Scientist have long blamed climate change for floods, droughts, ruining habitats, ecosystems and driving many different species of animals into extinction. But a new study has found that climate change likely has a very direct effect on people’s health too.
A team of researchers revealed yesterday that New England saw more of its residents die in the years with hotter summers. The temperatures didn’t even have to be particularly high on the thermometer, just warmer than average. On the opposite end of the four seasons, England saw less of its residents die in the years with warmer than average winters.
The researchers, led by Joel Schwartz, professor of environmental health from the Harvard Chan School of Public Health, wrote that the lives saved during winter did not make up for the lives lost during summer. They explained that when summer rose in mean temperatures by 1 degree Celsius (almost 2 degrees Fahrenheit), the death rate rose by 1 percent (1%).
But when winter rose in mean temperatures by 1 degree Celsius (almost 2 degrees Fahrenheit), the death rate decreased by a mere 0.6 percent (0.6%).
For their study, were published earlier this week, on Monday (July 13, 2015), in the journal Nature Climate Change, the research team looked at almost 3 million (2.7 million to be exact) people with the age of 65 or older.
Professor Schwartz explained the process saying that he and his colleagues followed everyone in New England that had data on Medicare collected between the years of 2000 and 2008. He added that they also looked at the average temperate that each year had during summer as well as during winter, and then compared them to the annual death rates.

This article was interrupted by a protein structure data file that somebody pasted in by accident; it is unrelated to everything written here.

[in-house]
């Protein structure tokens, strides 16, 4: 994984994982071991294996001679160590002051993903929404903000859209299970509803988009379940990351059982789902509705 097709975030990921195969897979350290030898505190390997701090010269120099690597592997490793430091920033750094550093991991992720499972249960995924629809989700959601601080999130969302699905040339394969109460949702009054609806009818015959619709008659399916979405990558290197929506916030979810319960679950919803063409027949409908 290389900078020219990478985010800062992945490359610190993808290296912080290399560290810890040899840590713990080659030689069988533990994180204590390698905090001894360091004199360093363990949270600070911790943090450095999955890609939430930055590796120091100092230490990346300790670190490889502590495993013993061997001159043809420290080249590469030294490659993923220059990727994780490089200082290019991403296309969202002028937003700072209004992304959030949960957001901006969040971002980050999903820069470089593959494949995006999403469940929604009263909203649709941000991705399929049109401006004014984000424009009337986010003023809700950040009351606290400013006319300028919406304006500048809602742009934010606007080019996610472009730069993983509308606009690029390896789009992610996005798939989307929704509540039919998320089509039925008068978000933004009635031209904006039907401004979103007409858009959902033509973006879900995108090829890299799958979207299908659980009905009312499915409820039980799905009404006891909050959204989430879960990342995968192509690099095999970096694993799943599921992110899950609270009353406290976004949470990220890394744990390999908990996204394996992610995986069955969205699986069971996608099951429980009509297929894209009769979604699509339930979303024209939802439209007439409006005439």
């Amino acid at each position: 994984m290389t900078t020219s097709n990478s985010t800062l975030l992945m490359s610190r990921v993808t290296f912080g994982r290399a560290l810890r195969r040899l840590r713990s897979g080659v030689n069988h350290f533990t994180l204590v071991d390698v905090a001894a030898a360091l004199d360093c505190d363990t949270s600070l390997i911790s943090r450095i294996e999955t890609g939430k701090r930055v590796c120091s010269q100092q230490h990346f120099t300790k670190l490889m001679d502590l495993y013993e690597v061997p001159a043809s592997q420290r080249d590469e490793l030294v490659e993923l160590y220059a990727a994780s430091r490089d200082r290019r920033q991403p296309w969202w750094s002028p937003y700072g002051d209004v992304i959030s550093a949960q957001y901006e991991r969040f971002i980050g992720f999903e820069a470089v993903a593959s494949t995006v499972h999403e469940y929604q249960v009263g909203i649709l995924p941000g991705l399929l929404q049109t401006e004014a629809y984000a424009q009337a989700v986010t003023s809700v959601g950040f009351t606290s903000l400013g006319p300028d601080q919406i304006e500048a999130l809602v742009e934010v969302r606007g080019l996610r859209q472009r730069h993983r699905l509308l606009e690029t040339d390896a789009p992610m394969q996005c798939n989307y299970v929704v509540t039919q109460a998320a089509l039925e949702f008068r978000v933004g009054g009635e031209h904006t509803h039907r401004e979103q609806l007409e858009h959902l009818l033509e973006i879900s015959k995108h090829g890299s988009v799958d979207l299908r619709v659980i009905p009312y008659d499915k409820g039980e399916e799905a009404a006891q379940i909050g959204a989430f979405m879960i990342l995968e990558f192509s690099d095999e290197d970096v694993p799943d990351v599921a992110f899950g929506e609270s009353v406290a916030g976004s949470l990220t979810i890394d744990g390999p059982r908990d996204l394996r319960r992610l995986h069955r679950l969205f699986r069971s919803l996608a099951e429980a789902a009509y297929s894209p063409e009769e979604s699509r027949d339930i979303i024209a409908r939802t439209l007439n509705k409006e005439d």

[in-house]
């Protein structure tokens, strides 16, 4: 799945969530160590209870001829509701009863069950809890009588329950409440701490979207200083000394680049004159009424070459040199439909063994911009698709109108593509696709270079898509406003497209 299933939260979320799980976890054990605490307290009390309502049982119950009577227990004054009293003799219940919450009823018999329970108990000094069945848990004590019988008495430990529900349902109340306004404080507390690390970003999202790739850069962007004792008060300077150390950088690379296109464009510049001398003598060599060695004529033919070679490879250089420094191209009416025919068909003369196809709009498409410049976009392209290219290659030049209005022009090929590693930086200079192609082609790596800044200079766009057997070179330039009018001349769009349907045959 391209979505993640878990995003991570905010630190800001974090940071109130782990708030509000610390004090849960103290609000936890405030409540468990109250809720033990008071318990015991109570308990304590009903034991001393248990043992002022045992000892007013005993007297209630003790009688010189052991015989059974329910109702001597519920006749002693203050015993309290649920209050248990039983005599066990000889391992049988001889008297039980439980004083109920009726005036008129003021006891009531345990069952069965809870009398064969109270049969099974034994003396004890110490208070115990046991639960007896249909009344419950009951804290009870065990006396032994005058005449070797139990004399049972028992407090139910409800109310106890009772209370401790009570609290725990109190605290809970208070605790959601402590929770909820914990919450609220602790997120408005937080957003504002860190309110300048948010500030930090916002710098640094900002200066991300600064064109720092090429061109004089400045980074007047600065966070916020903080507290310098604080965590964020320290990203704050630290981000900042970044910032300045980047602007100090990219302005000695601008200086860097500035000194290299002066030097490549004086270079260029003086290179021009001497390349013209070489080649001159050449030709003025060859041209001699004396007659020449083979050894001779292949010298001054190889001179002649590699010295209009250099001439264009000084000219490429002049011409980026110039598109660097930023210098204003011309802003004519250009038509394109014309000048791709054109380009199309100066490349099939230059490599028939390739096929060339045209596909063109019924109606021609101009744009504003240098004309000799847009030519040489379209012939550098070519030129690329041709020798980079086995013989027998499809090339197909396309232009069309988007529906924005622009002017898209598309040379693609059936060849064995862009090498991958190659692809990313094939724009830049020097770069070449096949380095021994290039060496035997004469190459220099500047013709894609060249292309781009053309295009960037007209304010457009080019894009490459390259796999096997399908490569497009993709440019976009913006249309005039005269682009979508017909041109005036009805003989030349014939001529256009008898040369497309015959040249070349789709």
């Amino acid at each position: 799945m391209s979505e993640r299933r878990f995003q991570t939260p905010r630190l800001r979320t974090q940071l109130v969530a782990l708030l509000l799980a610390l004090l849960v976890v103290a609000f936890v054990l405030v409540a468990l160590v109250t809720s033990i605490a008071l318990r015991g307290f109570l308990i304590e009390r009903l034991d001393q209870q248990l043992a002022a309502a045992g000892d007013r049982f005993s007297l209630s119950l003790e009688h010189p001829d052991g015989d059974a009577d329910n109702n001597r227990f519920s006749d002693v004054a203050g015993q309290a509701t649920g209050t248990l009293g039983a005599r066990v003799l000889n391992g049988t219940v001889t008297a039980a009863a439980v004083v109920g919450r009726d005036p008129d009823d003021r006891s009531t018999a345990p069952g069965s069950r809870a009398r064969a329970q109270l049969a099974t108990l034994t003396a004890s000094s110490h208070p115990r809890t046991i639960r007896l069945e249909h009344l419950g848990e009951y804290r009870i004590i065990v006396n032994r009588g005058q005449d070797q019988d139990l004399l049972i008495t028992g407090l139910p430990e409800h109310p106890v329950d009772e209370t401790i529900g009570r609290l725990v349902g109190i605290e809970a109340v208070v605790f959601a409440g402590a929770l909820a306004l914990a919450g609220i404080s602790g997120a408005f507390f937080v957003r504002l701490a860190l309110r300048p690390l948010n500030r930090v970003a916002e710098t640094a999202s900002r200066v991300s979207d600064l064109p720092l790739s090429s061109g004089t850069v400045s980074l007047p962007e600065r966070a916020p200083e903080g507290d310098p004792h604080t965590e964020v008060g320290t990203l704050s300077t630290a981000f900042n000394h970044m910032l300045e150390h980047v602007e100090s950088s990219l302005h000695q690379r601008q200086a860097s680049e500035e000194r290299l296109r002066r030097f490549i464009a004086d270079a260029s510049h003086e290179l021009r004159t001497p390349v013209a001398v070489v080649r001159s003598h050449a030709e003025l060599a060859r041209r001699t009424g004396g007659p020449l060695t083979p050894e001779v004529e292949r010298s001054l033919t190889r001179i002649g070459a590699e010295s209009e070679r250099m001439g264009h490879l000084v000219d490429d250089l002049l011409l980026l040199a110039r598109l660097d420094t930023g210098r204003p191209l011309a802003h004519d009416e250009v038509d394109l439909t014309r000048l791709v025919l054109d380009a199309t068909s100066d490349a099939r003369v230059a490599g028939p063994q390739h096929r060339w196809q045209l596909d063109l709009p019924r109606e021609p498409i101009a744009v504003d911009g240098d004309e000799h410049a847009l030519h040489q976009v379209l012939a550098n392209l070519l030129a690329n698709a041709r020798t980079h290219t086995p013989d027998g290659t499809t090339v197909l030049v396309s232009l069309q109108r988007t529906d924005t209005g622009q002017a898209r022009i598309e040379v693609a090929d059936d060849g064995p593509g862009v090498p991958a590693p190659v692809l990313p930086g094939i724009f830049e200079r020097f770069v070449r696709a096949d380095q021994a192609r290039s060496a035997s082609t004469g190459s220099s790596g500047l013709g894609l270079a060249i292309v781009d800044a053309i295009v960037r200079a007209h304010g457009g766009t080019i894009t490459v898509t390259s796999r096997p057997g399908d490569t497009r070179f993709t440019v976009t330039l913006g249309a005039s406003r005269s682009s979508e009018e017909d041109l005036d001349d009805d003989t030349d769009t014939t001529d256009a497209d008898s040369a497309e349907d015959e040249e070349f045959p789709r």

Roughly 30 percent (30%) of the 2.7 million subjects died over the course of the study.
The results showed that summers with warmer than average temperatures caused the number of recorded deaths to grow, while winters with warmer than average temperatures caused the number of recorded deaths to drop. The findings back up previous studies that have shown how climate change is directly affecting human beings.
The researchers pointed out that the main problem is not necessarily the unusually high temperatures, as much as the abrupt changes in temperate.
Liuhua Shi, a graduate student with an expertise in environmental health and researcher at Harvard University’s School of Public Health, gave a statement saying that climate change might be affecting by causing seasonal weather to be more unpredictable and creating temperature conditions that are very different from those that people have gotten used to.
Professor Schwartz also commented on the matter, saying that “variability mattered”. He went on to explain that people don’t generally acclimate to temperature really fast, and informed that more subjects dies when there was a higher “day-to-day variability within the season”.
Professor Schwartz also shared that heat can endanger people’s lives by raising their blood pressure, causing their cholesterol levels to worsen, and in extreme cases, cause heat stroke.
It’s worth noting that the study was geographically limited and that climate change affects different regions in different ways. Some corners of the world are experiencing colder winters, and another recent study revealed that Africa is experiencing rain.
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